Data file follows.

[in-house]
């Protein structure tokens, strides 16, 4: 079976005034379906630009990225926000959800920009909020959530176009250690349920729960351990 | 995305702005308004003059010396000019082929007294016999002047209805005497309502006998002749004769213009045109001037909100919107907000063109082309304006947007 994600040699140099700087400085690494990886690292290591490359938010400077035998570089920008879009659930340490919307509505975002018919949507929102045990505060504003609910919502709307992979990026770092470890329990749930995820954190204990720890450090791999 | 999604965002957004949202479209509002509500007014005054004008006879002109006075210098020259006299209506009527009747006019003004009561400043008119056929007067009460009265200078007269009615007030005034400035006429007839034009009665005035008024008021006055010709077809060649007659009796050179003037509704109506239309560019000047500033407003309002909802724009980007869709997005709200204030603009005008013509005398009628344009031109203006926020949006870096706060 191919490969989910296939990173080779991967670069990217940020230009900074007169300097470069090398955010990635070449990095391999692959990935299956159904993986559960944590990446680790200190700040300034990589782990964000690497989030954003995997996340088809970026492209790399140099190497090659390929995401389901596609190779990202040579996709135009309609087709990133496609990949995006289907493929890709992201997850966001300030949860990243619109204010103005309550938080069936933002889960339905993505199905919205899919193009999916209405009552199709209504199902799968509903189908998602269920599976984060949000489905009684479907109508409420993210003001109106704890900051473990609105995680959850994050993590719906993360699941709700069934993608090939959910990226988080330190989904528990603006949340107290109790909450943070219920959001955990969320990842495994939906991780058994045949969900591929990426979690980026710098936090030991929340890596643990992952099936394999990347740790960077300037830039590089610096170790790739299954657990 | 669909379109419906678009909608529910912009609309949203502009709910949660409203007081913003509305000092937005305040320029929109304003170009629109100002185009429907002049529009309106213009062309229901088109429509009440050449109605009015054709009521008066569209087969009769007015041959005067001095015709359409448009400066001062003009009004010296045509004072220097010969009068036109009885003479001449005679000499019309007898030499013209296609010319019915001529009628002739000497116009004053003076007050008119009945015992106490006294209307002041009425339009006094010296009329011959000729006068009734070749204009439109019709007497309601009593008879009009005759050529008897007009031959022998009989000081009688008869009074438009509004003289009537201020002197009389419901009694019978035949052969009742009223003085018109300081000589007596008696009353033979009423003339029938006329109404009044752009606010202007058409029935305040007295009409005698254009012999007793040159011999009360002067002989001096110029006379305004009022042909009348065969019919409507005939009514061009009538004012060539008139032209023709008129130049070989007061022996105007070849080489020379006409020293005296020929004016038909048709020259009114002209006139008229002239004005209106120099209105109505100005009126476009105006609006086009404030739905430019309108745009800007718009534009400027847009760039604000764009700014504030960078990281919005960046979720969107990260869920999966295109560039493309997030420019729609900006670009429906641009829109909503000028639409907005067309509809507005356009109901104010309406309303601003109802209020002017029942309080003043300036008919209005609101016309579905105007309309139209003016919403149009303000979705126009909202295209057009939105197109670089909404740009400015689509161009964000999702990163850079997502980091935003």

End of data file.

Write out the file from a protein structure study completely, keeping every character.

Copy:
[in-house]
């Protein structure tokens, strides 16, 4: 079976005034379906630009990225926000959800920009909020959530176009250690349920729960351990 | 995305702005308004003059010396000019082929007294016999002047209805005497309502006998002749004769213009045109001037909100919107907000063109082309304006947007 994600040699140099700087400085690494990886690292290591490359938010400077035998570089920008879009659930340490919307509505975002018919949507929102045990505060504003609910919502709307992979990026770092470890329990749930995820954190204990720890450090791999 | 999604965002957004949202479209509002509500007014005054004008006879002109006075210098020259006299209506009527009747006019003004009561400043008119056929007067009460009265200078007269009615007030005034400035006429007839034009009665005035008024008021006055010709077809060649007659009796050179003037509704109506239309560019000047500033407003309002909802724009980007869709997005709200204030603009005008013509005398009628344009031109203006926020949006870096706060 191919490969989910296939990173080779991967670069990217940020230009900074007169300097470069090398955010990635070449990095391999692959990935299956159904993986559960944590990446680790200190700040300034990589782990964000690497989030954003995997996340088809970026492209790399140099190497090659390929995401389901596609190779990202040579996709135009309609087709990133496609990949995006289907493929890709992201997850966001300030949860990243619109204010103005309550938080069936933002889960339905993505199905919205899919193009999916209405009552199709209504199902799968509903189908998602269920599976984060949000489905009684479907109508409420993210003001109106704890900051473990609105995680959850994050993590719906993360699941709700069934993608090939959910990226988080330190989904528990603006949340107290109790909450943070219920959001955990969320990842495994939906991780058994045949969900591929990426979690980026710098936090030991929340890596643990992952099936394999990347740790960077300037830039590089610096170790790739299954657990 | 669909379109419906678009909608529910912009609309949203502009709910949660409203007081913003509305000092937005305040320029929109304003170009629109100002185009429907002049529009309106213009062309229901088109429509009440050449109605009015054709009521008066569209087969009769007015041959005067001095015709359409448009400066001062003009009004010296045509004072220097010969009068036109009885003479001449005679000499019309007898030499013209296609010319019915001529009628002739000497116009004053003076007050008119009945015992106490006294209307002041009425339009006094010296009329011959000729006068009734070749204009439109019709007497309601009593008879009009005759050529008897007009031959022998009989000081009688008869009074438009509004003289009537201020002197009389419901009694019978035949052969009742009223003085018109300081000589007596008696009353033979009423003339029938006329109404009044752009606010202007058409029935305040007295009409005698254009012999007793040159011999009360002067002989001096110029006379305004009022042909009348065969019919409507005939009514061009009538004012060539008139032209023709008129130049070989007061022996105007070849080489020379006409020293005296020929004016038909048709020259009114002209006139008229002239004005209106120099209105109505100005009126476009105006609006086009404030739905430019309108745009800007718009534009400027847009760039604000764009700014504030960078990281919005960046979720969107990260869920999966295109560039493309997030420019729609900006670009429906641009829109909503000028639409907005067309509809507005356009109901104010309406309303601003109802209020002017029942309080003043300036008919209005609101016309579905105007309309139209003016919403149009303000979705126009909202295209057009939105197109670089909404740009400015689509161009964000999702990163850079997502980091935003």